not so pointless

I get so busy. Or at least, I feel busy. But then I look back over my day and think, ‘what did I do?’ It is very easy to feel like my life is mundane. Sure, on an up day I am able to intentionally “Do ordinary things with extraordinary love” as Mother Theresa said. But there are many times when I wish that I could be…cooler. Being a missionary in Africa. Having a career. Doing something that really changes the world.
But what if little things that I do every day actually are important? What if thinking intentionally about the way we live our life right in a Cleveland suburb can have an effect on the way that our neighbors (both literal and figurative) think about themselves, their neighbors, their children, the planet…etc. etc.
What if, by being who God made me to be, I can bring out the best in other people? What if I can help them be more who God made them to be?
What if they can help me too? I could be much better at observing and learning from the people around me. I am surrounded by people who are living out the truth in amazing ways. Maybe it really is important to discover the truth other people hold so that we can bring out the best in each other.

A lovely bedtime moment

I was trying to get E. to sleep tonight (the rest of family was waiting to watch a movie). We went through her usual ritual; night diaper, pajamas, brush teeth, read Goodnight Moon, have some Mommy Milk, prayer, go to sleep. We did all that, and when it was done we laid for a few great minutes while she put her arms tight around my neck and breathed on my face. Thinking she was asleep, I began to sneak away. As soon as I moved, though, she was quick to notice, even in her dreamy state. She said (without opening her eyes), “Mommy stay here…”
Yes, my girl. I will stay.
Please always ask me to stay.
I love you.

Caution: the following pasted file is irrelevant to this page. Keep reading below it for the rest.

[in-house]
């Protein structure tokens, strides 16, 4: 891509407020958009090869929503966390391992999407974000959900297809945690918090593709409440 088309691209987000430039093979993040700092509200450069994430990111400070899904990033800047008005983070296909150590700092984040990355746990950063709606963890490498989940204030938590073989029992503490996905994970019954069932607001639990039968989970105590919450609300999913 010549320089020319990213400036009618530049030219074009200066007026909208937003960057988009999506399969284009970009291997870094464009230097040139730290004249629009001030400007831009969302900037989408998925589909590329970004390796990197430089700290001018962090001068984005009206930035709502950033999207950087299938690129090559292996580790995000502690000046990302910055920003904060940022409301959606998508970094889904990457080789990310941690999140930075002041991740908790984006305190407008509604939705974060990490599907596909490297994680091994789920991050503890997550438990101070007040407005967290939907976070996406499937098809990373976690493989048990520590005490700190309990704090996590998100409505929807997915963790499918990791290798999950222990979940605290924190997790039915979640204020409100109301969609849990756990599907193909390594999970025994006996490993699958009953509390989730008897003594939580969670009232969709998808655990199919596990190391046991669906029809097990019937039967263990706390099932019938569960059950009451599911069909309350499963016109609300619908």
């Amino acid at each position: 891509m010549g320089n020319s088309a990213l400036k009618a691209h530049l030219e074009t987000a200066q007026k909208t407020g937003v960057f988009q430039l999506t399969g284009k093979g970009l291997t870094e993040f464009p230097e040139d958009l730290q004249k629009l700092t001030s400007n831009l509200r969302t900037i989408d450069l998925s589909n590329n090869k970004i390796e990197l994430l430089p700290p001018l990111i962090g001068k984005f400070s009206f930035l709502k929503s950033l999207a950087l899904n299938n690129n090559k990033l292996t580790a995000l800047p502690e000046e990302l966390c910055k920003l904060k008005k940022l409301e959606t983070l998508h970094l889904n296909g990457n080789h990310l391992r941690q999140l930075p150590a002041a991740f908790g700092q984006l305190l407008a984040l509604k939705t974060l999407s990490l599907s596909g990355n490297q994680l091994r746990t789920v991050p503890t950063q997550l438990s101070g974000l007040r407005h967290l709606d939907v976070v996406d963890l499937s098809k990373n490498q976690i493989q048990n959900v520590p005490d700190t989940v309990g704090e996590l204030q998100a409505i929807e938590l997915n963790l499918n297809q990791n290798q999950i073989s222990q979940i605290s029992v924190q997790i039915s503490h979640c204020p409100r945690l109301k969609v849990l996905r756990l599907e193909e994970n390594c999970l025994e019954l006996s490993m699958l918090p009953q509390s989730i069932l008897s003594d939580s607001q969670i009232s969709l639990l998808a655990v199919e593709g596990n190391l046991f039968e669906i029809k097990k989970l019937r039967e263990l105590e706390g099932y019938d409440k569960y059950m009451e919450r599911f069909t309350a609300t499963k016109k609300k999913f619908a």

A Food Quandary

Right now I am trying to figure out what I think about factory farming as it relates to my own and my family’s eating.

I have a problem with eating pigs that didn’t get to have tails. Or chickens that were never allowed to spread their wings. Or cows that ate, um, other cows (yuck!). I have not bought food with any of these things in quite some time and I have come to a point where I have a hard time eating said food in restaurants or at friends’ houses.

But I have another conflicting problem…people are very, very important to me and I don’t want to make it hard for people to relate to me. If I sit down at someone’s table and they put pepperoni pizza in front of me, what do I do? Is it more important to share in the meal and so advance our relationship by being ‘a part of’, or is it more important to stick to my value of eating in a thoughtful way?

People I really love don’t share my value regarding ethical treatment of animals. Is it important to share a meal with them, thereby affirming our friendship? Yes. Is it important to me to be able to eat food that I can identify all (or at least most) of the ingredients of and that was produced in a way that isn’t wasteful or cruel? Yes.

It is difficult to sort out what to do in this instance, but I often come up against the problem of how to think about it when my own actions don’t match up to what other people are used to. It’s not that I expect everyone else to conform to my way of doing things…most people are not going to use cloth diapers, make their own toothpaste, or grind their own flour. I’m fine with that. But when people hear that I do these things, sometimes they take it as a silent rebuke or they assume that I am out to spread the gospel of baking soda as a cleaning agent. Paul told the Romans that they should always be ready to give an answer about themselves to anyone who asked. I guess I’ll start there.